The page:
6. Apply the right technique to overcome the inefficiency. Repeat steps 3 to 6.

One of the nested for loops can be eliminated if a n x n matrix is created and used to store all of the bidirectional roads[][]. This matrix can then be used to access the connected cities directly. Accessing a matrix takes just constant time which is much better timewise than iterating through a for loop to find each of the connected cities.

In [30]:
jovian.commit()
[jovian] Detected Colab notebook... [jovian] Uploading colab notebook to Jovian... [jovian] Capturing environment.. [jovian] Committed successfully! https://jovian.ai/dianeegranger/data-structures-and-algorithms-python-project

7. Come up with a correct solution for the problem. State it in plain English.

Come with the optimized correct solution and explain it in simple words below:

  1. Create an n x n matrix of all city connections from the the input list, roads[][] .
  2. Use this matrix to access each of the pairs of cities.
  3. For each city, use the matrix to count how many other cities are connected to it.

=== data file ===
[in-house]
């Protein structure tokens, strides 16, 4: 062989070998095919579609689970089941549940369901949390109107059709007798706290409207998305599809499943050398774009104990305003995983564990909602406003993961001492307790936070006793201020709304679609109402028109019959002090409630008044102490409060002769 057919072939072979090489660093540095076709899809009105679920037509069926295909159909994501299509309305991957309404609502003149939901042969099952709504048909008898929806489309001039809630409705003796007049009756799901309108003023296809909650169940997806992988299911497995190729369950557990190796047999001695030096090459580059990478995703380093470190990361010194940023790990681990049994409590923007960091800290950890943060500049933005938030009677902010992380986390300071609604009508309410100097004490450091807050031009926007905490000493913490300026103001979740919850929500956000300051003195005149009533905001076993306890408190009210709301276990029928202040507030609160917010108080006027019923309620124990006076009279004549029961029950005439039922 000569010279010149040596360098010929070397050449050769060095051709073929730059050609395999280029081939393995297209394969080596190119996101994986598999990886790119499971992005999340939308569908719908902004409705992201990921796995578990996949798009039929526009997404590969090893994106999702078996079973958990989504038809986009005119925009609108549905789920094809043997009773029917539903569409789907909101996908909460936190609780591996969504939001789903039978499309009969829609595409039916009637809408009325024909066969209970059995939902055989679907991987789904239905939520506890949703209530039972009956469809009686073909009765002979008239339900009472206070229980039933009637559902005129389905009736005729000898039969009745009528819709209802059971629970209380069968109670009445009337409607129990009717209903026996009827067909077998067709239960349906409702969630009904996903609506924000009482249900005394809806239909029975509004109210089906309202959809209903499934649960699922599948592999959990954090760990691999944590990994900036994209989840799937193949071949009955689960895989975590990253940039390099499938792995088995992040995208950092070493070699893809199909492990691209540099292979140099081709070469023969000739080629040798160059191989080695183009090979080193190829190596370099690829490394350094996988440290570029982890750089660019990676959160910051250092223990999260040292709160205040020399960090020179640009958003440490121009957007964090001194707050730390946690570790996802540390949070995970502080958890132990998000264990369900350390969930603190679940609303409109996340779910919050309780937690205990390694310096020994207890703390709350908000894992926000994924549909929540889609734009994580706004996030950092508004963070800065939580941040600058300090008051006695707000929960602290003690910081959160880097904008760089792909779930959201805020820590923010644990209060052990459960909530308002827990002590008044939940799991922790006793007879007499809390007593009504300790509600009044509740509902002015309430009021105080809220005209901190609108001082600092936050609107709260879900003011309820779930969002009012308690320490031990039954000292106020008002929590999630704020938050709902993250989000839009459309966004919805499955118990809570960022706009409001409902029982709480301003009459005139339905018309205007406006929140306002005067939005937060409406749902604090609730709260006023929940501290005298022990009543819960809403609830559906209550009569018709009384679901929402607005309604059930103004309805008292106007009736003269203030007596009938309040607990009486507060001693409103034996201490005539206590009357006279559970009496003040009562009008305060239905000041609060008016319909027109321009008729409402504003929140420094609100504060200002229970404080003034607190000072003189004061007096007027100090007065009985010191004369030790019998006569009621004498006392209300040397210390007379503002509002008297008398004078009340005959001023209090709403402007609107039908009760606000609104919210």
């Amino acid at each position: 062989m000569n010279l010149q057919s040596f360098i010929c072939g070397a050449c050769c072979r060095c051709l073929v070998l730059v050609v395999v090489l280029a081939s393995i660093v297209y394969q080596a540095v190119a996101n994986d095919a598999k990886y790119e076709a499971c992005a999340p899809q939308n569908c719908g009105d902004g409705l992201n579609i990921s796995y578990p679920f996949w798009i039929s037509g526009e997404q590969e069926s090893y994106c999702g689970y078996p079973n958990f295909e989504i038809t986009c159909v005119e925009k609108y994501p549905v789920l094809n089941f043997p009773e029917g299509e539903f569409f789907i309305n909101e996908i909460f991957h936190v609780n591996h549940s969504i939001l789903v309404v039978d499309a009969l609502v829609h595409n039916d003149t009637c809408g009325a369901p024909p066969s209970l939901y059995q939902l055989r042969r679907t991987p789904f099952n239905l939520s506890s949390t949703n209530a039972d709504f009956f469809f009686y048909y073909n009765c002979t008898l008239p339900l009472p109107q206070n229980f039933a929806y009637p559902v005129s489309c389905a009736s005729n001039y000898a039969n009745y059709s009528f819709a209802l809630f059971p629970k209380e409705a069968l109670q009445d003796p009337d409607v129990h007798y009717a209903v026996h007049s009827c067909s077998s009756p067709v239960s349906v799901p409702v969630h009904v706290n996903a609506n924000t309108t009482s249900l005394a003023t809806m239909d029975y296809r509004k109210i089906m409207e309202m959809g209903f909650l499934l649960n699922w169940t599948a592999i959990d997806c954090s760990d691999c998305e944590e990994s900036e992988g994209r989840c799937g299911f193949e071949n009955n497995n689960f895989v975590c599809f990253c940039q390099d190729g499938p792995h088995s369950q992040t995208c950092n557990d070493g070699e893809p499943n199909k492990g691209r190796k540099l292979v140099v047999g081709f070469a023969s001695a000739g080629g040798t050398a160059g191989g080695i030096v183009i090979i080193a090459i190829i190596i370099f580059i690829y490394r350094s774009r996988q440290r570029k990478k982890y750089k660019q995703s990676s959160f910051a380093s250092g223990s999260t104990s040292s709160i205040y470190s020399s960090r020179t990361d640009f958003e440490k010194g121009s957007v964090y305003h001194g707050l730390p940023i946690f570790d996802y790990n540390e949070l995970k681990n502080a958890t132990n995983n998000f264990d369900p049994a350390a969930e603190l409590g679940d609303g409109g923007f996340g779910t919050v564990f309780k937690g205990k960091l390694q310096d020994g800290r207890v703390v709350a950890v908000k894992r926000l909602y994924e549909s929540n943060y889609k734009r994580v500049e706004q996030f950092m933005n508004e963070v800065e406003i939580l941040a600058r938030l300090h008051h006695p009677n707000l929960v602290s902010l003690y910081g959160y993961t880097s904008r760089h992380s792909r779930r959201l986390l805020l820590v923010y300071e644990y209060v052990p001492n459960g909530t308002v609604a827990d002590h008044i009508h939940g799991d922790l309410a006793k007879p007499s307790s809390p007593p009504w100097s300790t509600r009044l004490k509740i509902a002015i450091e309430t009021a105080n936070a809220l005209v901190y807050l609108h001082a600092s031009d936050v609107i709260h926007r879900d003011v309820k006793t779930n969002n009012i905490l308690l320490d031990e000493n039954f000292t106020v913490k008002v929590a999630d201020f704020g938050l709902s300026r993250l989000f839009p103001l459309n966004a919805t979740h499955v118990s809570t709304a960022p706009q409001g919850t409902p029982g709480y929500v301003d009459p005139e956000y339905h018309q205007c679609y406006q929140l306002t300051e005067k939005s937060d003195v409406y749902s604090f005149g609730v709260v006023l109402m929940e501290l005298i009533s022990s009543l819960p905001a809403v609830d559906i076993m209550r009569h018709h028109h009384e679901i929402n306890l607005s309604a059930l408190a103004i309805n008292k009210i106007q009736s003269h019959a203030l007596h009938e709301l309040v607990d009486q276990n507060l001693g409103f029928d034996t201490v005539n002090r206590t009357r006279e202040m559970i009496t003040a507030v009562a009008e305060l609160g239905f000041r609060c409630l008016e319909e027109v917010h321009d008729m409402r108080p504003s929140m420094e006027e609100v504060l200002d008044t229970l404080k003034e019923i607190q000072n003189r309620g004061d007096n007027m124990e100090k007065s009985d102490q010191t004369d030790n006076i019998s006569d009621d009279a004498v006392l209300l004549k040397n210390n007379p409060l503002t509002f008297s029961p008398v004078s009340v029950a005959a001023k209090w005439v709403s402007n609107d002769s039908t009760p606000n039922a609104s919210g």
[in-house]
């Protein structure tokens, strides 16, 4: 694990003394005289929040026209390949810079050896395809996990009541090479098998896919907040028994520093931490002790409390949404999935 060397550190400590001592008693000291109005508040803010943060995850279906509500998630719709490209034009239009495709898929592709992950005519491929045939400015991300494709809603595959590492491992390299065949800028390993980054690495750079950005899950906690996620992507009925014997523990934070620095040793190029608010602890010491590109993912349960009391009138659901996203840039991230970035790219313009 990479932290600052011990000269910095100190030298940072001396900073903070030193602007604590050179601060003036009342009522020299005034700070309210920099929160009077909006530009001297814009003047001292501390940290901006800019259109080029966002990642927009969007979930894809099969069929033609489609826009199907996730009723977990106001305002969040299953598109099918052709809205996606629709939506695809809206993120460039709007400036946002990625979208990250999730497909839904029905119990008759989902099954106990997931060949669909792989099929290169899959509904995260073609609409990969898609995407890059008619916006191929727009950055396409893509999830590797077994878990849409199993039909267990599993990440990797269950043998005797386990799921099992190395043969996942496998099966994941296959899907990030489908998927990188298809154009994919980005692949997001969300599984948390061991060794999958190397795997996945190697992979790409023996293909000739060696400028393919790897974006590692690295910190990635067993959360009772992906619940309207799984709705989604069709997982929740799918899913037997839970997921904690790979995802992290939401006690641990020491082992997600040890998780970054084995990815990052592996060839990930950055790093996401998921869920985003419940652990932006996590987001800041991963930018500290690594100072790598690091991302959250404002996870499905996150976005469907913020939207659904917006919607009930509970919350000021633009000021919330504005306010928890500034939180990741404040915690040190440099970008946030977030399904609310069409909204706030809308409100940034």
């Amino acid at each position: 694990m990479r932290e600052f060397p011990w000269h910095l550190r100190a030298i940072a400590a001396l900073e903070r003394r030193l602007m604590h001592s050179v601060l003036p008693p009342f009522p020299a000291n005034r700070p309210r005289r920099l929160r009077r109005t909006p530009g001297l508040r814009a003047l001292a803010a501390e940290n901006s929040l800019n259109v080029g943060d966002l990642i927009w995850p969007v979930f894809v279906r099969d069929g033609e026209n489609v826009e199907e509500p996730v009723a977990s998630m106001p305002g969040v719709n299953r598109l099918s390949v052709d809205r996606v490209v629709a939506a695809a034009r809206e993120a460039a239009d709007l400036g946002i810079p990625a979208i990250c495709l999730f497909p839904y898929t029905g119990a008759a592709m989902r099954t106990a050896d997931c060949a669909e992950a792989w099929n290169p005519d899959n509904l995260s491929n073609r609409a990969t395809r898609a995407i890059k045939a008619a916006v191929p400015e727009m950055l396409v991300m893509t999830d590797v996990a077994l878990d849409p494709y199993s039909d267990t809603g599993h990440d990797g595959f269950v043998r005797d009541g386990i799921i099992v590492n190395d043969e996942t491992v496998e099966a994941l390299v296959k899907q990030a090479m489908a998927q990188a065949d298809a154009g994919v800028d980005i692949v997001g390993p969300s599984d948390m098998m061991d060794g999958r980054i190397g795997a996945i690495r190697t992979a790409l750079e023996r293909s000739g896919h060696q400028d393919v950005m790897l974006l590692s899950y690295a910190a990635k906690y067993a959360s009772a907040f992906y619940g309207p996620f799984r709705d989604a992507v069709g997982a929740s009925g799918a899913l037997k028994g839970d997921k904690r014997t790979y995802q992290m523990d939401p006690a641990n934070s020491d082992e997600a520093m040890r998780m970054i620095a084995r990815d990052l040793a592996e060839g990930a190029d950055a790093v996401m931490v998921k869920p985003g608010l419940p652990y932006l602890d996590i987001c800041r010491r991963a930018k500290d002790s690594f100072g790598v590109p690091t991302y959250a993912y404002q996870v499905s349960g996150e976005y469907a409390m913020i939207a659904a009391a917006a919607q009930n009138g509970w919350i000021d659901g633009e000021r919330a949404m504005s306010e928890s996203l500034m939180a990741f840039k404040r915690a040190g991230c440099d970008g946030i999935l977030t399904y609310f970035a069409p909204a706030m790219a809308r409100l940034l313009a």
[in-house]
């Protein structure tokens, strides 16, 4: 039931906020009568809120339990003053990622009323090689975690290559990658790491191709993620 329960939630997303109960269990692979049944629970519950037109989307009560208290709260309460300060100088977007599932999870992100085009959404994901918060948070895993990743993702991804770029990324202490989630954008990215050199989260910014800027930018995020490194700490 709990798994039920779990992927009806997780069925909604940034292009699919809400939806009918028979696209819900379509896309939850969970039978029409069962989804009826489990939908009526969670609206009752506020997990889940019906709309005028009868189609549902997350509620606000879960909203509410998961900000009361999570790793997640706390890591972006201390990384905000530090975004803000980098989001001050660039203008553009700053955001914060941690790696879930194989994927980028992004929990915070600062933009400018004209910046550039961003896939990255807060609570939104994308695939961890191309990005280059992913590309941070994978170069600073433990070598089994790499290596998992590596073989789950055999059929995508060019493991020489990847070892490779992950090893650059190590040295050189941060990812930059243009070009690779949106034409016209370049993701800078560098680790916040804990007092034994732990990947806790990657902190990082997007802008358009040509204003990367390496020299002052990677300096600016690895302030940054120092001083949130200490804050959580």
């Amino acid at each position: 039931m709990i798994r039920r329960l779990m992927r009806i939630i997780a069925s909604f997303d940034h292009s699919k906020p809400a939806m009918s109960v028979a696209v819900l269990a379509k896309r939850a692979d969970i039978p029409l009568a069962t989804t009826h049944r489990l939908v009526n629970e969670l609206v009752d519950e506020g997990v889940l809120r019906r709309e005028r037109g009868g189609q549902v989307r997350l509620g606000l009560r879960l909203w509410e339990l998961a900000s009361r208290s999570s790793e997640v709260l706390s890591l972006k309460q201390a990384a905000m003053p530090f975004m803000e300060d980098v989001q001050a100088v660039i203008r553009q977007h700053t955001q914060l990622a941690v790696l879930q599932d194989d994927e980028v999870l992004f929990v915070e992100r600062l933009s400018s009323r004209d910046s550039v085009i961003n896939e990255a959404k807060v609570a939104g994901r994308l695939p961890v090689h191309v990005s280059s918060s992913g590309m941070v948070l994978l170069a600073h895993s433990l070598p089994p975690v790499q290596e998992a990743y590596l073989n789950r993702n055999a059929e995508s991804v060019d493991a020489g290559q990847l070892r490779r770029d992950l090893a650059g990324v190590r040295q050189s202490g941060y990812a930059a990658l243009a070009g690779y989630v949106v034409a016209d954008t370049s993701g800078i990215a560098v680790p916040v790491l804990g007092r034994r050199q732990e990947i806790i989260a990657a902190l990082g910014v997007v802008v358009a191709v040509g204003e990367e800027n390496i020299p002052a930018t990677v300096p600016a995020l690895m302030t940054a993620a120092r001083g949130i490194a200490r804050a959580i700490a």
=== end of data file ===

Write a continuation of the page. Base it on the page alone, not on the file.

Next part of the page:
4. Use a counter to keep track of the number of connections each city has.
  5. The highest number of connections to a city is the Maximum Network Rank.
  6. Return the Maximum Network Rank

Let's save and upload our work before continuing.

In [ ]:
jovian.commit()
[jovian] Detected Colab notebook... [jovian] Uploading colab notebook to Jovian... [jovian] Capturing environment..

8. Implement the solution and test it using example inputs. Fix bugs, if any.

In [ ]:
# Maximal Network Rank
# Solution 2:  Optimized from Solution 1

# Time Complexity:  O(n^3), or cubic
# Space Complexity:  O(n), or linear

from typing import List
def maximalNetworkRank2(n: int, roads: List[List[int]]) -> int:

  # edge cases
  # No roads or just one road to check
  if roads == None or len(roads) <= 1 :
    return 0

  # Exactly 2 cities
  if n == 2:
    return 1

  # Number of cities is zero or one
  if n < 2:
    return 0


  # Create an n x n matrix initialized to False to represent a graph of the cities and connecting roads
  city_g = [[False] * n  for i in range(n)]

  # city_g = [[False for i in range(n)] * n]

  # populate the n x n matrix, city_g[][],  with the given list of roads, roads: [[]]
  # connect pairs of cities with the corresponding bidirectional edge from roads: List[List[int]]
  for a, b in roads: 
    city_g[a][b] = city_g[b][a] = True      # connect bidirection roads

  rd_count = [0] * n        # count number of roads in each city

  # go to each road
  # get the first city and the second city
  # increment the road count for each city
  for r in roads:
    rd_count[r[0]] += 1
    rd_count[r[1]] += 1

    # set them equal to each other, bidirectional
    city_g[r[0]][r[1]] = True
    city_g[r[1]][r[0]] = True

  max_rank = 0  # initialize max_rank count

  # match each city with every other city
  for i in range(n):
    for j in range(i+1, n):
      if i != j :